Lakisha McMillon v City of Kalamazoo 


On October 13, 2022, the Michigan Supreme Court reconsidered a case from January 21, 2021, involving Lakisha McMillon and the City of Kalamazoo. Originally, McMillon filled out a job application in 2004 but wasn’t hired. The application purported to include a clause that required any employment-related lawsuits to be filed within nine months from the incident. Over a year later, the city contacted her for a different job, which she accepted in 2005, and she filled out the required paperwork all over again.

Fourteen years after being hired, in 2019, McMillon sued the city for discrimination based on race, sex, and disability, as well as for retaliation and harassment, which included incidents that had occurred 24 to 36 months prior. The city sought to dismiss the lawsuit, citing the nine-month limitation period from the 2004 application. Both the trial court and the Court of Appeals agreed with the city and dismissed the case.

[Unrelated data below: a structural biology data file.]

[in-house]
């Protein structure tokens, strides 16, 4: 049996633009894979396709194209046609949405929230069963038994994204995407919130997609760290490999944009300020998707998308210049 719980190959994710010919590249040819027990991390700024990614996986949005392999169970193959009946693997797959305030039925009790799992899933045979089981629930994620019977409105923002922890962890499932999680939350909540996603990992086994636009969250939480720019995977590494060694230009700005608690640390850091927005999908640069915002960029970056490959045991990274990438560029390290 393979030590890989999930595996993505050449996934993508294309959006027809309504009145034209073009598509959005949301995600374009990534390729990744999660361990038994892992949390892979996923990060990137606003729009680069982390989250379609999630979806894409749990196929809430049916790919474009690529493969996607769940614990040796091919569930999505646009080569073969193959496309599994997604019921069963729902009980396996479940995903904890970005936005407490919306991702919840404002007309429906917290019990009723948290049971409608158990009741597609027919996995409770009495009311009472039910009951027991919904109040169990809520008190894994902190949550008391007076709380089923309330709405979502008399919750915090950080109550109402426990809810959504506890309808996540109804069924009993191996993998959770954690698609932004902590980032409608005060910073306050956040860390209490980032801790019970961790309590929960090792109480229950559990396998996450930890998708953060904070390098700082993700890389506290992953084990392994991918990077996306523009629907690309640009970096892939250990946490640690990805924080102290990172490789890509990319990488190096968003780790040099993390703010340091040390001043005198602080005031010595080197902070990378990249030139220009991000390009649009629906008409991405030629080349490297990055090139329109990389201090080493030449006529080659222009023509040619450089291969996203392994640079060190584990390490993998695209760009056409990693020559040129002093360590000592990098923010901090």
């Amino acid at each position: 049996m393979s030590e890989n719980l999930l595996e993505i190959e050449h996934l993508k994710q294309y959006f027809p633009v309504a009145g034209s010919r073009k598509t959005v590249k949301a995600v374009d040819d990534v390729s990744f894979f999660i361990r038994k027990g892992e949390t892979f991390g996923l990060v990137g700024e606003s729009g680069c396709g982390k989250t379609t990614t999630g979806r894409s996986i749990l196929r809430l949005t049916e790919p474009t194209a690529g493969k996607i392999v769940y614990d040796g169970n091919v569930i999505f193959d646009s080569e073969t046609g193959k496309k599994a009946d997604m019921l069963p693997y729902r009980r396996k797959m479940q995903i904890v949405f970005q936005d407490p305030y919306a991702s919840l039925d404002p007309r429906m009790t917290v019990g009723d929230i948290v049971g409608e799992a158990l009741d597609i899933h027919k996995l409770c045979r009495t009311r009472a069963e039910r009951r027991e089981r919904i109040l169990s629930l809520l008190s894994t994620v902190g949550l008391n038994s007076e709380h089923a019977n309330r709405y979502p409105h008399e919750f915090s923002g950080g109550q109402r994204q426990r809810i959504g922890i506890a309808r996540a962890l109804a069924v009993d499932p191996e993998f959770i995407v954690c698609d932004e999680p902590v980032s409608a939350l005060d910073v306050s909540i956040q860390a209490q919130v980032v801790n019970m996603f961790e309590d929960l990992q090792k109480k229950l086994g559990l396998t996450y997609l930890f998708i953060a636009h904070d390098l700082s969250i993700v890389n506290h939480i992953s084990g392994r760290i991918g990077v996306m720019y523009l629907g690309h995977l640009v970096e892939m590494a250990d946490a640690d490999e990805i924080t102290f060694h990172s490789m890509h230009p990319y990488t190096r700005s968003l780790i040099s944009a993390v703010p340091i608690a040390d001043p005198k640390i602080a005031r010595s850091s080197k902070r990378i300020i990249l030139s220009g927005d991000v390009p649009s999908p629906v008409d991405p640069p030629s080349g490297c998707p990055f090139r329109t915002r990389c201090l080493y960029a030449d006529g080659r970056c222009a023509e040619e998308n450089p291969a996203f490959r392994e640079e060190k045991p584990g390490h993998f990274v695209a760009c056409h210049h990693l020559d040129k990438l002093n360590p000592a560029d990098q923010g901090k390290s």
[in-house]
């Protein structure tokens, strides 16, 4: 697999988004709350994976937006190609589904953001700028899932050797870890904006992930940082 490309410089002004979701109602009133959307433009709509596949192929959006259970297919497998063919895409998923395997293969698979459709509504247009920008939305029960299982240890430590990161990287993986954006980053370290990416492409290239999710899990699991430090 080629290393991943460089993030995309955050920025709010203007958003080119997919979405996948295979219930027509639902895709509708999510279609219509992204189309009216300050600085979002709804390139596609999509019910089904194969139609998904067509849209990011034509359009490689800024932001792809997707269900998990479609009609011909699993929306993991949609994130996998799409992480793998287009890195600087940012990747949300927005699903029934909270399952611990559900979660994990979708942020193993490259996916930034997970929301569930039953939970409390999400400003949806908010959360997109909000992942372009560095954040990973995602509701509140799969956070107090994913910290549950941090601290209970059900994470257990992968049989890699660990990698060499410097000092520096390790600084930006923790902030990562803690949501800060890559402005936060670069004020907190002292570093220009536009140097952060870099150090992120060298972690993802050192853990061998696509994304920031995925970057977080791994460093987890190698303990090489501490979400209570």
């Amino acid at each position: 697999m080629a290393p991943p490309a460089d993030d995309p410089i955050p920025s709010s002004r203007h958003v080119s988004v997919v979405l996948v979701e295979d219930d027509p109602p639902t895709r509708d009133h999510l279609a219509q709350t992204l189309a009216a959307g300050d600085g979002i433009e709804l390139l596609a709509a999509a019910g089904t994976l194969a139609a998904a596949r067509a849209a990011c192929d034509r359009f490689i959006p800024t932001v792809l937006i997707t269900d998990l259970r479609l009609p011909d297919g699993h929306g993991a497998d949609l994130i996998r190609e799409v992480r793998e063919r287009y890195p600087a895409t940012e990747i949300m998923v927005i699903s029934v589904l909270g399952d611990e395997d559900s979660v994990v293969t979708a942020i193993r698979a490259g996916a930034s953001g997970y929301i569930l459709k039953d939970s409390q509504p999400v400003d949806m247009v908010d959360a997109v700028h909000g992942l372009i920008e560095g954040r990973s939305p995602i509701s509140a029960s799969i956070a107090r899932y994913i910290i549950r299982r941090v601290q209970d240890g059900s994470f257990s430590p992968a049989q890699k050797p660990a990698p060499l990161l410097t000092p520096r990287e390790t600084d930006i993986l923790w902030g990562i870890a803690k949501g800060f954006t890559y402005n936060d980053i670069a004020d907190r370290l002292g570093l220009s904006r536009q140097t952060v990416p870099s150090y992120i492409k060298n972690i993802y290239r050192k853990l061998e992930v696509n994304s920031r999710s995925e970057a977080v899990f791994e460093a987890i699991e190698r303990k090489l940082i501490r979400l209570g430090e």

McMillon then appealed to the Michigan Supreme Court. The key issue was whether the nine-month limitation period she allegedly agreed to in 2004 was still valid for her employment that began in 2005. The court found that it wasn’t clear whether McMillon knew this clause would still apply, suggesting a lack of mutual agreement on these terms, and ruled that the issue presented a question of fact for a jury to decide. As a result, the court reversed the decision of the Court of Appeals that supported the city, vacated the remainder of its judgment, and sent the case back to the Kalamazoo Circuit Court for further proceedings.

Additionally, the Supreme Court raised questions about whether employment agreements that shorten the time to file lawsuits like McMillon’s, should be legally allowed, or whether they violate public policy, especially those limiting the time to bring civil rights claims. These questions point to broader issues about the fairness and legality of such contractual limitations in employment settings. The Michigan Supreme Court is deciding this exact issue in Attorney Aikens’ case, Rayford v. American House

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